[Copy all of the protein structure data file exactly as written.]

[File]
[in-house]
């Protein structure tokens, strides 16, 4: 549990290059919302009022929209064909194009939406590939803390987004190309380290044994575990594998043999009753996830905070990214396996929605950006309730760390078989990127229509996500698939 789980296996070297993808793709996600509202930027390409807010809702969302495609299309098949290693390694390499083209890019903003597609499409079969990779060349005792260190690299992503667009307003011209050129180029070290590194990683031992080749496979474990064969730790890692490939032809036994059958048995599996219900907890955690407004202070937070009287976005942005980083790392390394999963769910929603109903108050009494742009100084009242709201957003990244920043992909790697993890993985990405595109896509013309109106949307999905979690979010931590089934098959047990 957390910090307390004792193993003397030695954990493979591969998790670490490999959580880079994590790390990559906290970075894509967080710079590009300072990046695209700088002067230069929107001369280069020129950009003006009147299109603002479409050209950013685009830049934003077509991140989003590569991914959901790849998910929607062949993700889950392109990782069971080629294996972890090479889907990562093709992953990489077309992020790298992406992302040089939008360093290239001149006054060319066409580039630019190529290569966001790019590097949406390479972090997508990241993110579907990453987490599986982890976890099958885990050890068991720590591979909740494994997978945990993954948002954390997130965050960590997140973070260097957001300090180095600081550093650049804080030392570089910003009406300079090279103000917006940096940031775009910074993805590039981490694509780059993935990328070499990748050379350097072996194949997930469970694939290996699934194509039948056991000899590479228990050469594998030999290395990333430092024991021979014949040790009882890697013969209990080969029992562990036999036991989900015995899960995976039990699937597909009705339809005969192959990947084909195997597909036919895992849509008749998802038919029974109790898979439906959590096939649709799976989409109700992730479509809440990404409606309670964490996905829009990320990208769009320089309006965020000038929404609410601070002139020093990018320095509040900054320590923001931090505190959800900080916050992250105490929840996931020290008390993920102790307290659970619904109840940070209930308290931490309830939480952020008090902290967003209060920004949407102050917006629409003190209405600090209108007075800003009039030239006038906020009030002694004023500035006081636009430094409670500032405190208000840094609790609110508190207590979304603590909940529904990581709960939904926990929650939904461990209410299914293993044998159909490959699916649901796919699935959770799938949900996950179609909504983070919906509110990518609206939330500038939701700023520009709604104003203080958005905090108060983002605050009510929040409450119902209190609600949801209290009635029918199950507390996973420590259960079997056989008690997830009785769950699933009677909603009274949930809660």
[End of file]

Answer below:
[in-house]
């Protein structure tokens, strides 16, 4: 549990290059919302009022929209064909194009939406590939803390987004190309380290044994575990594998043999009753996830905070990214396996929605950006309730760390078989990127229509996500698939 789980296996070297993808793709996600509202930027390409807010809702969302495609299309098949290693390694390499083209890019903003597609499409079969990779060349005792260190690299992503667009307003011209050129180029070290590194990683031992080749496979474990064969730790890692490939032809036994059958048995599996219900907890955690407004202070937070009287976005942005980083790392390394999963769910929603109903108050009494742009100084009242709201957003990244920043992909790697993890993985990405595109896509013309109106949307999905979690979010931590089934098959047990 957390910090307390004792193993003397030695954990493979591969998790670490490999959580880079994590790390990559906290970075894509967080710079590009300072990046695209700088002067230069929107001369280069020129950009003006009147299109603002479409050209950013685009830049934003077509991140989003590569991914959901790849998910929607062949993700889950392109990782069971080629294996972890090479889907990562093709992953990489077309992020790298992406992302040089939008360093290239001149006054060319066409580039630019190529290569966001790019590097949406390479972090997508990241993110579907990453987490599986982890976890099958885990050890068991720590591979909740494994997978945990993954948002954390997130965050960590997140973070260097957001300090180095600081550093650049804080030392570089910003009406300079090279103000917006940096940031775009910074993805590039981490694509780059993935990328070499990748050379350097072996194949997930469970694939290996699934194509039948056991000899590479228990050469594998030999290395990333430092024991021979014949040790009882890697013969209990080969029992562990036999036991989900015995899960995976039990699937597909009705339809005969192959990947084909195997597909036919895992849509008749998802038919029974109790898979439906959590096939649709799976989409109700992730479509809440990404409606309670964490996905829009990320990208769009320089309006965020000038929404609410601070002139020093990018320095509040900054320590923001931090505190959800900080916050992250105490929840996931020290008390993920102790307290659970619904109840940070209930308290931490309830939480952020008090902290967003209060920004949407102050917006629409003190209405600090209108007075800003009039030239006038906020009030002694004023500035006081636009430094409670500032405190208000840094609790609110508190207590979304603590909940529904990581709960939904926990929650939904461990209410299914293993044998159909490959699916649901796919699935959770799938949900996950179609909504983070919906509110990518609206939330500038939701700023520009709604104003203080958005905090108060983002605050009510929040409450119902209190609600949801209290009635029918199950507390996973420590259960079997056989008690997830009785769950699933009677909603009274949930809660």